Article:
Slow is Counterintuitive…?

2 Aug 07

The following is a comment I made by way of a response to the entry, “Practically Slow,” on the Slow Down Now blog (which I wouldn’t normally bother posting to this blog as well, except that it’s longer than my normal “comments,” and it kind of stands on its own)…

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It’s funny that we are even in a position to say that “slow is counterintuitive.” It’s true, but it’s perhaps worth examining why it’s true. It’s based on the premise that more is better than less. And what is the root of this? Does it go back to a biological imperative or is it a more recent (evolutionarily speaking) Capitalist construct?

I can’t say I know more than half a diddly about business, but I have read a little around the topic of evolution/natural selection. I would say therefore that I know perhaps three-quarters of a diddly about this topic. Within that three-quarters, I have learnt the vastly oversimplified generalisation that different species do things in very different ways. Species A might have “decided” that it makes sense (in terms of the passing on of one’s genes and so forth) to have as many babies as possible, thus increasing the likelihood that, however fragile each individual progeny may be, at least a few of them will survive long enough to reproduce. Species B, on the other hand, might have “decided” that it makes sense (for the same reasons) to put less energy into reproducing, but to create a small number of relatively strong babies, or, on account of their smaller numbers, to be able to look after them for as long as possible until they are able to go out into the world and look after themselves. Species A might be a frog. Species B might be… ooh, I dunno… that little known mammal known as Homo sapiens.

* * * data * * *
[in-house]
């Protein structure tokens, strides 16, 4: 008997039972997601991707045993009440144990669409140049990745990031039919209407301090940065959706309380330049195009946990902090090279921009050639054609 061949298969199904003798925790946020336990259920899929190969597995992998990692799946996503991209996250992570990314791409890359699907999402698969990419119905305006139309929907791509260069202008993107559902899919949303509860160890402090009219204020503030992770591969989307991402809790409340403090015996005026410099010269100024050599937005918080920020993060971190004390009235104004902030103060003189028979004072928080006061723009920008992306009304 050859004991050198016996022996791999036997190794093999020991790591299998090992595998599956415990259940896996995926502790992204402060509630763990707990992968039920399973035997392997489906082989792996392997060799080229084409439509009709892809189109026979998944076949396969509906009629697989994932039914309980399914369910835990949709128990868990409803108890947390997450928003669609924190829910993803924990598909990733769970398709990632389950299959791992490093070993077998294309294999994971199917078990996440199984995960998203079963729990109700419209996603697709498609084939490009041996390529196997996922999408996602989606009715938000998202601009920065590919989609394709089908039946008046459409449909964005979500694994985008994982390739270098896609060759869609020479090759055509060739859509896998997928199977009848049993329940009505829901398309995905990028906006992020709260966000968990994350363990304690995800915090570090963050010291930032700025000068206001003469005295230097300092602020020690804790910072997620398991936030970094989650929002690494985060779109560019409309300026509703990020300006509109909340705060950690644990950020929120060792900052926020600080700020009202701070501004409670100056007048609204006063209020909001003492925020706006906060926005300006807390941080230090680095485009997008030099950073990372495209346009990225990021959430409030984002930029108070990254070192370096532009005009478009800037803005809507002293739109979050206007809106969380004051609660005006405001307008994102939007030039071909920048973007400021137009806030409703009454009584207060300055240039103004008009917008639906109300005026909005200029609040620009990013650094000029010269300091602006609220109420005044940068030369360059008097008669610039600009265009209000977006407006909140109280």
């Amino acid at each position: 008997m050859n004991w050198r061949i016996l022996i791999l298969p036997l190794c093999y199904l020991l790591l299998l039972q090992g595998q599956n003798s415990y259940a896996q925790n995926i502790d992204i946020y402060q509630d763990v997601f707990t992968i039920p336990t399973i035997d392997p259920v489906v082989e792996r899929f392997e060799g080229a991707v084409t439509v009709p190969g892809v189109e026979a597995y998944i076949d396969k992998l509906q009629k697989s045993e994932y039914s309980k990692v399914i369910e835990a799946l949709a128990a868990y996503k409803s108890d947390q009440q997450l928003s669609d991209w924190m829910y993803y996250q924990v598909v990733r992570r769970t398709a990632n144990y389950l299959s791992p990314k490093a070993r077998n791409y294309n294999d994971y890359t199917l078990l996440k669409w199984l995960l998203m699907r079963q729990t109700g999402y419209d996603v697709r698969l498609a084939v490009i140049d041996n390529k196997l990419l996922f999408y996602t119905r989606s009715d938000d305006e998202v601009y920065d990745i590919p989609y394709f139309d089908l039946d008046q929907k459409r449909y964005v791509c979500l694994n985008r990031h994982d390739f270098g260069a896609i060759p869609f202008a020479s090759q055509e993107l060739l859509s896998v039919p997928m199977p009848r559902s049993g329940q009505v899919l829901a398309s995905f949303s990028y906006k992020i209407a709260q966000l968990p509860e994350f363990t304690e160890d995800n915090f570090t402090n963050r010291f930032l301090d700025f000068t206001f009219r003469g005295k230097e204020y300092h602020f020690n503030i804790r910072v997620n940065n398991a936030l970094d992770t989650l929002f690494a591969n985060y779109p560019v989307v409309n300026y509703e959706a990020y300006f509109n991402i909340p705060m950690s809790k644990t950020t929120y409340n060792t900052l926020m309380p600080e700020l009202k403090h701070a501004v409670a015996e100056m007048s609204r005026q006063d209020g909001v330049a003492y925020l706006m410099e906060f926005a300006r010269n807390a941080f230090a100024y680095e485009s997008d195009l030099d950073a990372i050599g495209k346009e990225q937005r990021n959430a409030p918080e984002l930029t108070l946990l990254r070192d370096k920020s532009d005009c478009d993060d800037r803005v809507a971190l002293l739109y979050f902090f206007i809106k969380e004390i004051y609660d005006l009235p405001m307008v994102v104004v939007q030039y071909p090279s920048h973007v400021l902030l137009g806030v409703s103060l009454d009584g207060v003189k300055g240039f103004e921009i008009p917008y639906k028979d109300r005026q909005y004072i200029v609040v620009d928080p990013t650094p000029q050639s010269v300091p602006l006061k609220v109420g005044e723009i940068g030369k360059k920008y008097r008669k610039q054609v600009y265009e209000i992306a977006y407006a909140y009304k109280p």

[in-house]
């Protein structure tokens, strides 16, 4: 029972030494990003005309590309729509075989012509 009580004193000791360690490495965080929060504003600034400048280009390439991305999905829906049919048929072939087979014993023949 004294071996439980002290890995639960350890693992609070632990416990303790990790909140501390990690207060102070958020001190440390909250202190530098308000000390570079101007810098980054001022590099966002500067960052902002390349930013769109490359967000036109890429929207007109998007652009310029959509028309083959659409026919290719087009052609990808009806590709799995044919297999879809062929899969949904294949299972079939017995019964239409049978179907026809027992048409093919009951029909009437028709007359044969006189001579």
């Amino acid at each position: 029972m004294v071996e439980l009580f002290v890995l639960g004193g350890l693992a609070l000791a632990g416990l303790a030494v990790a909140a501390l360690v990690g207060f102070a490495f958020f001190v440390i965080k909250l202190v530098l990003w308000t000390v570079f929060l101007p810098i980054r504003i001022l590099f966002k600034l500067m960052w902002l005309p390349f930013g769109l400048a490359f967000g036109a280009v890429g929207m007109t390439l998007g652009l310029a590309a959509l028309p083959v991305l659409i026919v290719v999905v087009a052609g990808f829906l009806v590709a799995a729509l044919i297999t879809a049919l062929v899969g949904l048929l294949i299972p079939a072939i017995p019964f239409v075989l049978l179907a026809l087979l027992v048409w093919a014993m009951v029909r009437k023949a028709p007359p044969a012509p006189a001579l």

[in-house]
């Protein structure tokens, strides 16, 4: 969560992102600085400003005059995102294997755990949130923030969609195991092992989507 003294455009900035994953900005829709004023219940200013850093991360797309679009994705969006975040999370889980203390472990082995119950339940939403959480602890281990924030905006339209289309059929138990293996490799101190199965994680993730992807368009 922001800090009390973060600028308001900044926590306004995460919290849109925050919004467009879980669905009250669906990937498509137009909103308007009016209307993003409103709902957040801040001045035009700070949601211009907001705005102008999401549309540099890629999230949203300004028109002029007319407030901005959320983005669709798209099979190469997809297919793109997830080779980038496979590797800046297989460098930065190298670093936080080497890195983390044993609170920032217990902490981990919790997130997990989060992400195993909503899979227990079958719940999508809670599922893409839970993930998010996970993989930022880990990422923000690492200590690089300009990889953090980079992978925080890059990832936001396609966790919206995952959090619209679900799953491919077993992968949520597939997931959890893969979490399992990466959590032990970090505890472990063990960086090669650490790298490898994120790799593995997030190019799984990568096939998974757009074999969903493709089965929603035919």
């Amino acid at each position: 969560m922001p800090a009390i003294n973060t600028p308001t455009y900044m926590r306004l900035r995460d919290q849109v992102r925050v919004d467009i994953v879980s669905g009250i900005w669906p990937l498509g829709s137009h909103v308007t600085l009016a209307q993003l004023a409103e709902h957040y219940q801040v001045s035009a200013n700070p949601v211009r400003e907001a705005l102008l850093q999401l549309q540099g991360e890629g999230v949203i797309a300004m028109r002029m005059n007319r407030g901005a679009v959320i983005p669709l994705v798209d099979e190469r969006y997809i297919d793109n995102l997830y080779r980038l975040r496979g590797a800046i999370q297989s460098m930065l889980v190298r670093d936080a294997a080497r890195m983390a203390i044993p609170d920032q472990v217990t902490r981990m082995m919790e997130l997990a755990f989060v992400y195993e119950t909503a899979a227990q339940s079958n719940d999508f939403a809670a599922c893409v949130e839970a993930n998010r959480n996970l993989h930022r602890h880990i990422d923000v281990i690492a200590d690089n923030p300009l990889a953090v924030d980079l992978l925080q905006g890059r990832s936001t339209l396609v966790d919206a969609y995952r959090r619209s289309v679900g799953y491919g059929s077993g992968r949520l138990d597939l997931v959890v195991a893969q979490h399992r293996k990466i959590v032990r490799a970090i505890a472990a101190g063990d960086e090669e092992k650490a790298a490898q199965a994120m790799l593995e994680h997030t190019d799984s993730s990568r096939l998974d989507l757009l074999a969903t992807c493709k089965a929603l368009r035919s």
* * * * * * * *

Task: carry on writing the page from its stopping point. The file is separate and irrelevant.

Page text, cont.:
And another thing…

Humans are not leopards. Nor are they swifts or sharks. They aren’t sloths either, but they are certainly not the speediest animals on the block. We, and our ancestors, have however made up for this fact by putting our brains and our opposable thumbs to use on making axes, spears, houses and iPods.

So is slow counterintuitive? Is it an instinct buried deep in our genes that we must move faster, produce more, create huge quantities of babies, knowing that it doesn’t matter if most of them die? I would say not! We were never meant to be this fast or to do so much! Our very genes are crying out for us to slow down, do less and think before we act! It’s about time we listened to the wisdom of our tree-dwelling predecessors…



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